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Risky Bond Trading by Large Foreign Affiliate Overwhelmed a Broker-Dealer's AML Controls
by Howard Haykin
Mariva Capital Markets agreed to pay a $100K fine to settle FINRA charges that it failed to tailor its AML compliance procedures (AMLCP) to a customer that represented a significant portion of the firm’s revenue and engaged in high-risk activity.
BACKGROUND. Miami, FL-based Mariva Capital Markets (“MCM”), a FINRA member since May 2013, has about 9 registered reps and is approved to conduct business in corporate debt, corporate equities, U.S. government securities, mutual funds, trading via floor broker and proprietary trading. The firm has no prior disciplinary history.
FINRA FINDINGS. Shortly after its effective start date in 2013, and for 1-1/2 year period thereafter (through March 2015), MCM failed to establish and implement an adequate AML program and AML compliance procedures reasonably tailored to the account activity of one of the firm's customers that represented the vast majority of MCM's revenues. During that period, the customer - a bank affiliate of the firm and a foreign financial institution (“FFI") - engaged primarily in trading Argentinian debt in an amount in excess of $1 billion dollars.
Failure to Establish and Implement Adequate AML Program Reasonably Tailored to MCM's Business. MCM’s existing AMLCP contained only generally applicable provisions and set forth general AML red flags for monitoring purposes. In no way shape or form was MCM's AML program tailored to the risks associated with the affiliate's account activity – which, again, represented a significant portion of the firm's revenue and profits. Nor was it designed to detect potentially suspicious activity in the affiliate's account that engaged in high risk activity.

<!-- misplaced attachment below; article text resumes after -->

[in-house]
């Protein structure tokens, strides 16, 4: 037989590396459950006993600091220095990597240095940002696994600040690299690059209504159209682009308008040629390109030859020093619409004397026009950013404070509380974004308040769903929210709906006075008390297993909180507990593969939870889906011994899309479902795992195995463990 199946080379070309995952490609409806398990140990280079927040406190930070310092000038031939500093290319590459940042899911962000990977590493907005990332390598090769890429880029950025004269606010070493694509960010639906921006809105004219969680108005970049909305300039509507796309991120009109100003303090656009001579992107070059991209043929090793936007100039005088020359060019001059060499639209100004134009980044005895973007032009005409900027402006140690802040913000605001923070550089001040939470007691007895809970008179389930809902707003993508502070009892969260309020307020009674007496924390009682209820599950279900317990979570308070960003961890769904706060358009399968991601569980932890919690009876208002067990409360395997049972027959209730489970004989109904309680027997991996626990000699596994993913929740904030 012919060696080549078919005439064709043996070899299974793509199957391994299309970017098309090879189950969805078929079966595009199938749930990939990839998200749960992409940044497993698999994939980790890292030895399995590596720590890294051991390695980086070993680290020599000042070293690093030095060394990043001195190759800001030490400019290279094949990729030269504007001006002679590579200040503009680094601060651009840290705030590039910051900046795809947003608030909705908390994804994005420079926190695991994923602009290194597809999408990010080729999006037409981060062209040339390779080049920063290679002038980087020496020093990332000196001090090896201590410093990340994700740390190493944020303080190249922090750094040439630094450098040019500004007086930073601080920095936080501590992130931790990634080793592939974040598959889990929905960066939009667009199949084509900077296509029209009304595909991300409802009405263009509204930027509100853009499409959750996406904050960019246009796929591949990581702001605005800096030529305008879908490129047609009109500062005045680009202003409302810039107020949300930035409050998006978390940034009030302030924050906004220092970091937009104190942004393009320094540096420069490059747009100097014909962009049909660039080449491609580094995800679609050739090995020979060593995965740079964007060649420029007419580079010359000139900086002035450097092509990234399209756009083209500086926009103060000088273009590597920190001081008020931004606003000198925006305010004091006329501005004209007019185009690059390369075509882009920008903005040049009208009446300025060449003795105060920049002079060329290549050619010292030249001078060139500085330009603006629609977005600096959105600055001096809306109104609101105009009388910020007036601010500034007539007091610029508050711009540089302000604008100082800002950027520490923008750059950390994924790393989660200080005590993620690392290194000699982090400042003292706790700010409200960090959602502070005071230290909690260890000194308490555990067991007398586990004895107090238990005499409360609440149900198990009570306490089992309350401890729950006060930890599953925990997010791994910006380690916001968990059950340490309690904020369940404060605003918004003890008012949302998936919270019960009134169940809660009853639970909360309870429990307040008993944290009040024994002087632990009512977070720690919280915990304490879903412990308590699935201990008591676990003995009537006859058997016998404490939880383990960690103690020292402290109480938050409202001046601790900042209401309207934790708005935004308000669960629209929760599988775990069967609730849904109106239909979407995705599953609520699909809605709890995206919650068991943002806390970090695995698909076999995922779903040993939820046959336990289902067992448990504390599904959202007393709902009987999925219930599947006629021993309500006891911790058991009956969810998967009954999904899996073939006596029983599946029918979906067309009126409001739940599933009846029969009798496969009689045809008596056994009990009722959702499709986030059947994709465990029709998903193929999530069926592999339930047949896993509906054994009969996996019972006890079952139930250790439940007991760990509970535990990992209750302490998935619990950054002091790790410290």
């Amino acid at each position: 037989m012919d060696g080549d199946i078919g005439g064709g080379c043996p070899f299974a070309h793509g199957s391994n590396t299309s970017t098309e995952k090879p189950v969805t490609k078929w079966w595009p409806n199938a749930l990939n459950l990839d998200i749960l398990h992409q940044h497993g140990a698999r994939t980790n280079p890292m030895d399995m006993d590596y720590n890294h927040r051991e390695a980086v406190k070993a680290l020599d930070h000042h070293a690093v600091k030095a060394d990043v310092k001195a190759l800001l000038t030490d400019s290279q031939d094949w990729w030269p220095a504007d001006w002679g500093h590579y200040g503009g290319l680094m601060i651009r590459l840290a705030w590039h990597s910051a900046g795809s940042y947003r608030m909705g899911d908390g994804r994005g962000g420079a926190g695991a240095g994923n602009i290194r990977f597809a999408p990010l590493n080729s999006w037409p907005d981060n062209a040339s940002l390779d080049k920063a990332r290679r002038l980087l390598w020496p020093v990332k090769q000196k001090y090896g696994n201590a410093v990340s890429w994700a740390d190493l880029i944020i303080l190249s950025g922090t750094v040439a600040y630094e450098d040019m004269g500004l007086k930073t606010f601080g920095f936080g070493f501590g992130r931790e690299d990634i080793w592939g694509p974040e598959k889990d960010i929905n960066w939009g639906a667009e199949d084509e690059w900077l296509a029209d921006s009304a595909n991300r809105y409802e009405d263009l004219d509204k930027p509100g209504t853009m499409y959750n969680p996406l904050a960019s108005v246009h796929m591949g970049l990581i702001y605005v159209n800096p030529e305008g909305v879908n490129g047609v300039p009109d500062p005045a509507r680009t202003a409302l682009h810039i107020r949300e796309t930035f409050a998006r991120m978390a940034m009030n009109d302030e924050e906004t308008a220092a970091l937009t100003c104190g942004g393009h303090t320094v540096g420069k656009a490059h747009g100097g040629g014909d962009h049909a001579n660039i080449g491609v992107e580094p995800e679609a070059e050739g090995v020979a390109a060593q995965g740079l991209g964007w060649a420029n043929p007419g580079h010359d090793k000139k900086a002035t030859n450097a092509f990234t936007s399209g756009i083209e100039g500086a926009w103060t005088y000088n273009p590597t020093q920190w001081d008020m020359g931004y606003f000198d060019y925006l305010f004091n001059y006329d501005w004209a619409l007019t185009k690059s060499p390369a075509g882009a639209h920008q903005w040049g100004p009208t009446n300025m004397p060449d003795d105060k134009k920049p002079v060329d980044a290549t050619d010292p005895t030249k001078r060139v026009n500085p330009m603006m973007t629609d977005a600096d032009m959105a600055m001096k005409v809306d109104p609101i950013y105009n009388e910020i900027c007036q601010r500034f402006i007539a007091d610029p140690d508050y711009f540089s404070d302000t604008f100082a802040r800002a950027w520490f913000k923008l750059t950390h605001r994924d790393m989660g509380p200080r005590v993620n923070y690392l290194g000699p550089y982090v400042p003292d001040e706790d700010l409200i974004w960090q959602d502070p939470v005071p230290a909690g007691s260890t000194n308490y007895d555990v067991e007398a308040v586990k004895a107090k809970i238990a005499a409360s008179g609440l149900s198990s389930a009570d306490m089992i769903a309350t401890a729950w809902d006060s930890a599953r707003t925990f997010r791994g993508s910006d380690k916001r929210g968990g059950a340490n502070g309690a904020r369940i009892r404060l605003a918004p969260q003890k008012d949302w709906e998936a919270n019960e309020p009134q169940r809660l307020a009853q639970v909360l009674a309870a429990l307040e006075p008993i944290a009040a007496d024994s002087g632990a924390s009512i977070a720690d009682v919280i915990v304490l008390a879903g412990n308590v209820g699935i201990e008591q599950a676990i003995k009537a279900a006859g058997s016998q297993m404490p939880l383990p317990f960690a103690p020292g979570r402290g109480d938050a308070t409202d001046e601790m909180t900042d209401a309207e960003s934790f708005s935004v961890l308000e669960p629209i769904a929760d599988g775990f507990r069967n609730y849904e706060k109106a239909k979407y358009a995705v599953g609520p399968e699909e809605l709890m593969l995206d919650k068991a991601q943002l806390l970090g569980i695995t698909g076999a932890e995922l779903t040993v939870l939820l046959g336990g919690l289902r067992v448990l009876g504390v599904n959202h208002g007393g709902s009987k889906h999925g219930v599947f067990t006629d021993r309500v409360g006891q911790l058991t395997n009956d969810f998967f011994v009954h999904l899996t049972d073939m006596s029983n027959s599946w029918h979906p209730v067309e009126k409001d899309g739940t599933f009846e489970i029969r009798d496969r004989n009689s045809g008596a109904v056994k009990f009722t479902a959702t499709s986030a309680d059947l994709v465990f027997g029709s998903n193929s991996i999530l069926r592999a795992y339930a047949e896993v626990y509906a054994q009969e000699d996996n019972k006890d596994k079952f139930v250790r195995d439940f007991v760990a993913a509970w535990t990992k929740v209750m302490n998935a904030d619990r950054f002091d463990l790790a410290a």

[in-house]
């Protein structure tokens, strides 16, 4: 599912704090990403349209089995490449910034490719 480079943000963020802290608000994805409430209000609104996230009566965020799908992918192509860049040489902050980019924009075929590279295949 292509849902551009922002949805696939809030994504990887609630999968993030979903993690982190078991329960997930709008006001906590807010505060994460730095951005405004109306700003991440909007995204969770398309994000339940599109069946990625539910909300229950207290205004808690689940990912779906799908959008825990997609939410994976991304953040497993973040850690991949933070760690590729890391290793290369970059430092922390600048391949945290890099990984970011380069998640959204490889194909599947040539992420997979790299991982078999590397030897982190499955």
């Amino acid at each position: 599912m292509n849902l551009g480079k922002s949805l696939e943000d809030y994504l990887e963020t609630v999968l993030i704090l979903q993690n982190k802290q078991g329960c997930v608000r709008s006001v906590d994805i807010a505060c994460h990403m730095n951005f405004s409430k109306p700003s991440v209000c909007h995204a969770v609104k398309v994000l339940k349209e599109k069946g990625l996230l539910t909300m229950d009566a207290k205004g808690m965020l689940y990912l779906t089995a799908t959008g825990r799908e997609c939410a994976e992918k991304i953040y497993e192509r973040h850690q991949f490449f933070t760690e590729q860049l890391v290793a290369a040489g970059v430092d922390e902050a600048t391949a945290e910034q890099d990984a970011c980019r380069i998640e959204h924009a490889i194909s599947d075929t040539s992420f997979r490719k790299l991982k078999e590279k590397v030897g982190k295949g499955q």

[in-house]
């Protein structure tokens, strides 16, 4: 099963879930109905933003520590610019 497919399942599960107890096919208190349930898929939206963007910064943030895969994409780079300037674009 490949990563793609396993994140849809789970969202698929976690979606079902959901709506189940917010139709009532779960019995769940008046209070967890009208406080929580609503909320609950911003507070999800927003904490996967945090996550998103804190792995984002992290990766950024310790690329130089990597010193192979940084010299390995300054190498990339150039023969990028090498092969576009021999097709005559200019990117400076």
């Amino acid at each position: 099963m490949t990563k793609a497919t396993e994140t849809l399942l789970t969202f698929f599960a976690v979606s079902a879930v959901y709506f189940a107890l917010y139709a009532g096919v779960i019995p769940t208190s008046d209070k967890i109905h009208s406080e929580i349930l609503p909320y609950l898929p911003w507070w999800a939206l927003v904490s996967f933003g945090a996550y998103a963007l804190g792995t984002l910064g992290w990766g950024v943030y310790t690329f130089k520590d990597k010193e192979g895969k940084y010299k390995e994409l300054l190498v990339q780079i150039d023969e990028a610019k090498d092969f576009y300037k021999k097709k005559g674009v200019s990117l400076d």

From September 2013 to March 2015, MCM failed to detect several AML red flags that the affiliated customer and its trading triggered – that included, but was not limited to:
- the affiliated customer had inflows of funds or other assets well beyond MCM's known income or resources;
- the affiliated customer had common ownership with an affiliate that had negative news associated with it in connection with the liquidation of foreign bonds - similar to activity in which the customer engaged.
- the $1 billion worth of trades in the affiliated customer’s account far exceeded MCM’s net assets during the relevant time period.
Failure to Establish Adequate AMLCP and to Conduct Due Diligence and Enhanced Due Diligence (“EDD”). MCM failed to establish and implement procedures that were reasonably designed to achieve compliance with the implementing regulations requiring due diligence for FFI correspondent accounts. Specifically, …
- MCM failed to conduct adequate due diligence on the affiliate's account.
- MCM did not adequately assess and document, at account opening or thereafter, the money laundering risks posed by the account in accordance with 31 CFR § 1010.610(a) and failed to perform and document periodic reviews of activity to determine consistency with information obtained about the type, purpose, and anticipated activity of the account.
- MCM relied primarily on verbal representations from the affiliate about the intended purposes and trading in the account without independently verifying the representations.
MCM did not adequately conduct and document due diligence to:
- assess whether the account was trading only the affiliate's proprietary assets or for the benefit of undisclosed underlying customers;
- understand the type of anticipated bond activity (including the source of the bonds - e.g., whether the bonds were obtained through a regulated government program or by other means); or,
- learn the purpose of the anticipated bond activity (such as for currency conversion).
Moreover, MCM did not perform periodic reviews to determine whether the affiliate's account activity was consistent with its expected activity. Further, MCM also failed to conduct EDD on the affiliate as required under 31 CFR § 1010.610(b).
This case was reported in FINRA Disciplinary Actions for July 2017.
For details on this case, go to ... FINRA Disciplinary Actions Online, and refer to Case #2015043415301.